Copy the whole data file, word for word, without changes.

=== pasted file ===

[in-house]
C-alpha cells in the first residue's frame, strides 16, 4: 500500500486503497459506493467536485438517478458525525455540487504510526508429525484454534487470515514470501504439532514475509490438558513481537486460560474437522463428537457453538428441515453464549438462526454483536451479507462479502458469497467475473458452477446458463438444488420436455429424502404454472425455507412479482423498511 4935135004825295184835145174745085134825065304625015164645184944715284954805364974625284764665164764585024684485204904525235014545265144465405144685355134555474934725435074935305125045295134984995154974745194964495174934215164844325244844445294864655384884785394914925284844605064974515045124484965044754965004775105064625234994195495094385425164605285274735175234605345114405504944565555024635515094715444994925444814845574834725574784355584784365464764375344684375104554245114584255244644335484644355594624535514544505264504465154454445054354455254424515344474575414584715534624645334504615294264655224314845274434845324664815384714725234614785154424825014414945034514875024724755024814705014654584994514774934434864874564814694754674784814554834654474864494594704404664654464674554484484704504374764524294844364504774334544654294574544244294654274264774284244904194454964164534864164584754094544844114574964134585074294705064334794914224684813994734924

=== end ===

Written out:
[in-house]
C-alpha cells in the first residue's frame, strides 16, 4: 500500500486503497459506493467536485438517478458525525455540487504510526508429525484454534487470515514470501504439532514475509490438558513481537486460560474437522463428537457453538428441515453464549438462526454483536451479507462479502458469497467475473458452477446458463438444488420436455429424502404454472425455507412479482423498511 4935135004825295184835145174745085134825065304625015164645184944715284954805364974625284764665164764585024684485204904525235014545265144465405144685355134555474934725435074935305125045295134984995154974745194964495174934215164844325244844445294864655384884785394914925284844605064974515045124484965044754965004775105064625234994195495094385425164605285274735175234605345114405504944565555024635515094715444994925444814845574834725574784355584784365464764375344684375104554245114584255244644335484644355594624535514544505264504465154454445054354455254424515344474575414584715534624645334504615294264655224314845274434845324664815384714725234614785154424825014414945034514875024724755024814705014654584994514774934434864874564814694754674784814554834654474864494594704404664654464674554484484704504374764524294844364504774334544654294574544244294654274264774284244904194454964164534864164584754094544844114574964134585074294705064334794914224684813994734924